Posted on Wednesday, September 5th, 2012 by Angie Han
Get a nice long look at some behind-the-scenes goings-on in today’s Sequel Bits. After the jump:
- Kung Fu Panda‘s John Stevenson will direct Sherlock Gnomes
- Is this our first look at the Hobbit trilogy’s Bolg the Goblin-king?
- See pics of Mother Russia and Hit-Girl’s bike from the Kick-Ass 2 set
- Check out more photos from Thor: The Dark World‘s Bourne Wood set
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Peter Jackson‘s newly announced third film in his trilogy of films adapting The Hobbit will be released July 18, 2014 and it’ll be called The Hobbit: There And Back Again. That was originally the title of the second film, but that’s now been re-titled The Hobbit: The Desolation of Smaug. The first film is still called The Hobbit: An Unexpected Journey.
When the third film was announced, we knew it would be the first of the six films based on the J.R.R. Tolkien series to be released in the Summer and now it will officially take the slot that did so well for The Dark Knight and The Dark Knight Rises. Read more after the jump. Read More »
Posted on Tuesday, August 21st, 2012 by Angie Han
With the exception of Machete Kills, which is a sequel to 2010 film, everything in today’s Sequel Bits is pretty old school, featuring characters or properties that have been around at least a decade. After the jump:
- Joss Whedon talks a little bit about The Avengers 2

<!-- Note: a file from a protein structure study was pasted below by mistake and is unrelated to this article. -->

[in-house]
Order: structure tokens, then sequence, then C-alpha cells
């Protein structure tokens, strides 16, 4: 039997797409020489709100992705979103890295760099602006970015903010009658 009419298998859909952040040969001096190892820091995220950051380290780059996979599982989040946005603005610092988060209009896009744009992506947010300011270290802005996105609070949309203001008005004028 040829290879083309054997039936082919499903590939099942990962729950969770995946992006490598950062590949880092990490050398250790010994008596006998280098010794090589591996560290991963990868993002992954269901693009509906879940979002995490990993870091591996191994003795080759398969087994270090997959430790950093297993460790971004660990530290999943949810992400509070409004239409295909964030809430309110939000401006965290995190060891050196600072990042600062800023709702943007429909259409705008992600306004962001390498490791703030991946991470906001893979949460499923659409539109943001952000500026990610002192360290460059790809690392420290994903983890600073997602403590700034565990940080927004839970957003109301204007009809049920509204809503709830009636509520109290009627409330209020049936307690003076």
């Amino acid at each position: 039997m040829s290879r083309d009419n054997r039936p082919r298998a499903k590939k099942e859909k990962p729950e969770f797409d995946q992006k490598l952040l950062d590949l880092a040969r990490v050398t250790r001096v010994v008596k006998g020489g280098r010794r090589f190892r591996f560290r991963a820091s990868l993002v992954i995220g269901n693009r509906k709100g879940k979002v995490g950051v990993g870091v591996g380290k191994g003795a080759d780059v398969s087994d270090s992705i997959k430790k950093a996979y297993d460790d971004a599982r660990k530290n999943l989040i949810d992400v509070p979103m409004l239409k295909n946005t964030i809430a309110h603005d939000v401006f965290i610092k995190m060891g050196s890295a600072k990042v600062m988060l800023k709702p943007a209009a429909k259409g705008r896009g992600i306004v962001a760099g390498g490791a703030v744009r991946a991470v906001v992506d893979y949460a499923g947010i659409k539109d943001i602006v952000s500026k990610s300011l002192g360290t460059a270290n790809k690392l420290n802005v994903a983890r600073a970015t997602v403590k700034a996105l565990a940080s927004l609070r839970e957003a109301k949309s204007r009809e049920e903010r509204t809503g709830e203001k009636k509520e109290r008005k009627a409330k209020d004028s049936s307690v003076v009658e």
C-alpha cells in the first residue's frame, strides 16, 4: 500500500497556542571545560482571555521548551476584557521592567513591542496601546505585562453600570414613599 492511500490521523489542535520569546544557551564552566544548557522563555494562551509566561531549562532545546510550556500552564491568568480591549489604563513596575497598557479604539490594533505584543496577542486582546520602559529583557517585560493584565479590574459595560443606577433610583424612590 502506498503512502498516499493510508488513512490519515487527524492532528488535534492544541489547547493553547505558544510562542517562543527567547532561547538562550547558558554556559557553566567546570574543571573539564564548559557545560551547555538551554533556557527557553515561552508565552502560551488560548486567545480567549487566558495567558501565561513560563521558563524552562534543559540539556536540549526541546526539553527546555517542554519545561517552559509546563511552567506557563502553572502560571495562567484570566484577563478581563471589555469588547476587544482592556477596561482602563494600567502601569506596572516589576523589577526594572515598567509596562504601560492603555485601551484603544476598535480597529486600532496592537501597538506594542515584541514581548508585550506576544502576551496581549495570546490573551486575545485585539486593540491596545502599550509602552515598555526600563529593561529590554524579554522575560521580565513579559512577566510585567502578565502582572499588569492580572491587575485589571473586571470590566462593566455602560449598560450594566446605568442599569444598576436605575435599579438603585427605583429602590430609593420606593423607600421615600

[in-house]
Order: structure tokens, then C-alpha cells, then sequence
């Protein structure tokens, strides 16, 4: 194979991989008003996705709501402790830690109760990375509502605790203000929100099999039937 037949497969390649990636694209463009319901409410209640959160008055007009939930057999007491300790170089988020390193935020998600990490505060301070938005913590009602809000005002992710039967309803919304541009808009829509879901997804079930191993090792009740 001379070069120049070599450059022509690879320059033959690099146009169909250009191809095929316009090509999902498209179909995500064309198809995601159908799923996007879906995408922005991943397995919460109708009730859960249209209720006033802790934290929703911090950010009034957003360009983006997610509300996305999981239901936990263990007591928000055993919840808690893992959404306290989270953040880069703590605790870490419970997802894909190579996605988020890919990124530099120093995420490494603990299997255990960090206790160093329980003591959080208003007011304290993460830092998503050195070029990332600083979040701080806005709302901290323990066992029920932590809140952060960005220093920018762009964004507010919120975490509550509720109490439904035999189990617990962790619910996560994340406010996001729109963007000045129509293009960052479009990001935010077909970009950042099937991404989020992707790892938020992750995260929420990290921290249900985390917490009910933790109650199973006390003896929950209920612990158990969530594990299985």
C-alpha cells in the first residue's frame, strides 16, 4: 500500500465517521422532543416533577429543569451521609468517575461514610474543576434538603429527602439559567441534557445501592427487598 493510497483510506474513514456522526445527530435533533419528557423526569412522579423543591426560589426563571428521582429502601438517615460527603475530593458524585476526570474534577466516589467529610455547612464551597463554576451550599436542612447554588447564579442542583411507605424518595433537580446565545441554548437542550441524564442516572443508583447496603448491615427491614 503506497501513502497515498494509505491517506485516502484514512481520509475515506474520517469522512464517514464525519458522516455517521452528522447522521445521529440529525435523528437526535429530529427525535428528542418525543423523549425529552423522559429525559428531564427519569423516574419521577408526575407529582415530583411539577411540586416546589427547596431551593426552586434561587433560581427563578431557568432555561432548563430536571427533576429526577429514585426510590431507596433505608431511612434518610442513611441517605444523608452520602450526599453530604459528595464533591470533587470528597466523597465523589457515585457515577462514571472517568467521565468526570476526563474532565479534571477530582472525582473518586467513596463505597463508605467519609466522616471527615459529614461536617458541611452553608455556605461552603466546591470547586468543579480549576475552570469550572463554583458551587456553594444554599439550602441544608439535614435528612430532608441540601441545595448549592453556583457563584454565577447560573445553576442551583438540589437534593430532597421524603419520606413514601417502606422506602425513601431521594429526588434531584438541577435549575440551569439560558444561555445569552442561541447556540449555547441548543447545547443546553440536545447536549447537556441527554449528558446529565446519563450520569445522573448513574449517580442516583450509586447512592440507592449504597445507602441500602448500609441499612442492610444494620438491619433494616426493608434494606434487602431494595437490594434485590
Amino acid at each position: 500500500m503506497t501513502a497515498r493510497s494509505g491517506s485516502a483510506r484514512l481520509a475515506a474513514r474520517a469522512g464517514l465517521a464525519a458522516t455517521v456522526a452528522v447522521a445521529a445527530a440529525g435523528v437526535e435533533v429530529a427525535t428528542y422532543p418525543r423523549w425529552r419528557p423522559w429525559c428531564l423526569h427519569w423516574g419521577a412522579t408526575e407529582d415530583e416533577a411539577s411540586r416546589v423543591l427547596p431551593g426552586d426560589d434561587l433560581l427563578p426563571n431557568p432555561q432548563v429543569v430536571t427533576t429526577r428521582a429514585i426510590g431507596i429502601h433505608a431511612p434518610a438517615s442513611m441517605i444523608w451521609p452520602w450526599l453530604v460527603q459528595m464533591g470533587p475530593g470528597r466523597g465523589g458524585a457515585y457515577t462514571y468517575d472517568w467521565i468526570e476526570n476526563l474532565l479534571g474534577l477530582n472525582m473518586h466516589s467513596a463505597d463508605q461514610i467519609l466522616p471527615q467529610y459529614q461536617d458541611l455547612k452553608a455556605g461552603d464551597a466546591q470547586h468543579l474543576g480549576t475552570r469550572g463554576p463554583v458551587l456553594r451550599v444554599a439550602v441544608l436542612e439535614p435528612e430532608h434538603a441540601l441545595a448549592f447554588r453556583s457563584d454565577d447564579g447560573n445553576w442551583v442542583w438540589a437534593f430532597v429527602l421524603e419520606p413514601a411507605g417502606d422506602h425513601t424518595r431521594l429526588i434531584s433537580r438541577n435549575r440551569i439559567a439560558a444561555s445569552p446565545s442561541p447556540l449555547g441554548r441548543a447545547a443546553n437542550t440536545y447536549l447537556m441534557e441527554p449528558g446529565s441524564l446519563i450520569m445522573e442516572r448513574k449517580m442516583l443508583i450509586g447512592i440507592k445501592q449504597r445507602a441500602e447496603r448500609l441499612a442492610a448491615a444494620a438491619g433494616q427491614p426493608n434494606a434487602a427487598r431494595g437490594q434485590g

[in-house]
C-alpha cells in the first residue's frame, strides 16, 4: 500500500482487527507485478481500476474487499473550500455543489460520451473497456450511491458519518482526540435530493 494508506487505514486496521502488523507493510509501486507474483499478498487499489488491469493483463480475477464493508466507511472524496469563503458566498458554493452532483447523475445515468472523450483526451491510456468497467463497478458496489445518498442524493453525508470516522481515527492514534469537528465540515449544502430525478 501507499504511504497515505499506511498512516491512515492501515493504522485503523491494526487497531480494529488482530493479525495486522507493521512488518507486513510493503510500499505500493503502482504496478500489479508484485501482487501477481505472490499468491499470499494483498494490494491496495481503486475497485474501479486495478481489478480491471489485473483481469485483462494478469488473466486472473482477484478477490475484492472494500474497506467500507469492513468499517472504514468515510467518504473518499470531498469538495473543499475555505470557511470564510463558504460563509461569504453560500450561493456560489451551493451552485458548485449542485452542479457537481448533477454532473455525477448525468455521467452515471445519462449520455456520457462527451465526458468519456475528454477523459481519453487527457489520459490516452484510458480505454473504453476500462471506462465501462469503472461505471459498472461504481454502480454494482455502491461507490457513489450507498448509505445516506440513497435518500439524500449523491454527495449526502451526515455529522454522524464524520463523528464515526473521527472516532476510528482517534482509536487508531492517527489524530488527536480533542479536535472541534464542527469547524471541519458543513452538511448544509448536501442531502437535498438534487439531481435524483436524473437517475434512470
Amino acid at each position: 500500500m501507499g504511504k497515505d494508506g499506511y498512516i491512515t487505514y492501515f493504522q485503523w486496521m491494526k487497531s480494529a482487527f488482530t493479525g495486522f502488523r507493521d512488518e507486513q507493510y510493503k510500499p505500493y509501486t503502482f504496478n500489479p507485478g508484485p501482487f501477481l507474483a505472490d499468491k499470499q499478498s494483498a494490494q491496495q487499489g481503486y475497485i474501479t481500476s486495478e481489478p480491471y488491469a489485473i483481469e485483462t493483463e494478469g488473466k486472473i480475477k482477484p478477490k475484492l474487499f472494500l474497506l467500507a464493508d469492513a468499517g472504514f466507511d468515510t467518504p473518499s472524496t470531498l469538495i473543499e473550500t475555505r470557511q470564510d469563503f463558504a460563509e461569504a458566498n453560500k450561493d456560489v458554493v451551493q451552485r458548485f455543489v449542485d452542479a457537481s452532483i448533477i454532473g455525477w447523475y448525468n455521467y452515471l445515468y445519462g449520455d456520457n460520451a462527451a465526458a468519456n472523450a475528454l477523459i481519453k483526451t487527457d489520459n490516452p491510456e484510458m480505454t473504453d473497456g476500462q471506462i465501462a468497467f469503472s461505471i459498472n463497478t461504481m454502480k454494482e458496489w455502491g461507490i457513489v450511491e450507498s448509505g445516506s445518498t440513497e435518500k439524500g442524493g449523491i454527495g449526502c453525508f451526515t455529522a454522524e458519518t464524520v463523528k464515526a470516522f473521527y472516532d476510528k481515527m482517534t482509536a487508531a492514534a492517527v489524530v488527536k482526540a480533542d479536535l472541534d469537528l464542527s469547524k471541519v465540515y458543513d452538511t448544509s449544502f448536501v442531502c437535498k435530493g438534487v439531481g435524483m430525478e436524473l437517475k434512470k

- Bruce Campbell says the new Evil Dead is “fabulous”
- Production resumes on Iron Man 3 after RDJ‘s injury
- Benedict Cumberbatch reveals when we’ll see Smaug
- Bobby Farrelly spills Dumb and Dumber 2 plot details
- Marko Zaror joins Machete Kills, see his character poster
- See Paul Walker and Vin Diesel on the Fast Six set
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Posted on Monday, July 30th, 2012 by Angie Han
Just two weeks ago, the idea that Peter Jackson would split The Hobbit into three movies instead of two as originally planned seemed like wild, unfounded speculation. But then Jackson began floating the possibility at Comic-Con, negotiations with Warner Bros. picked up, and now Jackson has confirmed that it’s official: The Hobbit will be a trilogy.
The details are still being hammered out, so there’s a lot that even the folks involved aren’t sure of at this point. However, we do have an inkling of what the title and timetable might be. Jackson is reportedly eyeing a summer 2014 release date for the third movie, though an exact date has not been announced. As for the title, domain registrations suggest The Hobbit: The Desolation of Smaug and The Hobbit: Riddles in the Dark as potential names. Read more after the jump.
UPDATE: Jackson has taken to Facebook to post his own statement about the decision to split The Hobbit into three films, while the studio has issued a new press release. Read Jackson’s comment after the jump.
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It looks like Peter Jackson will be making a third Hobbit film after all. At least, that’s what he’s decided he wants to do, according to The Hollywood Reporter. In the past few days, logistical talks have “accelerated” between the director, his producing partners and Warner Bros., who would be open to the idea if the finances worked out.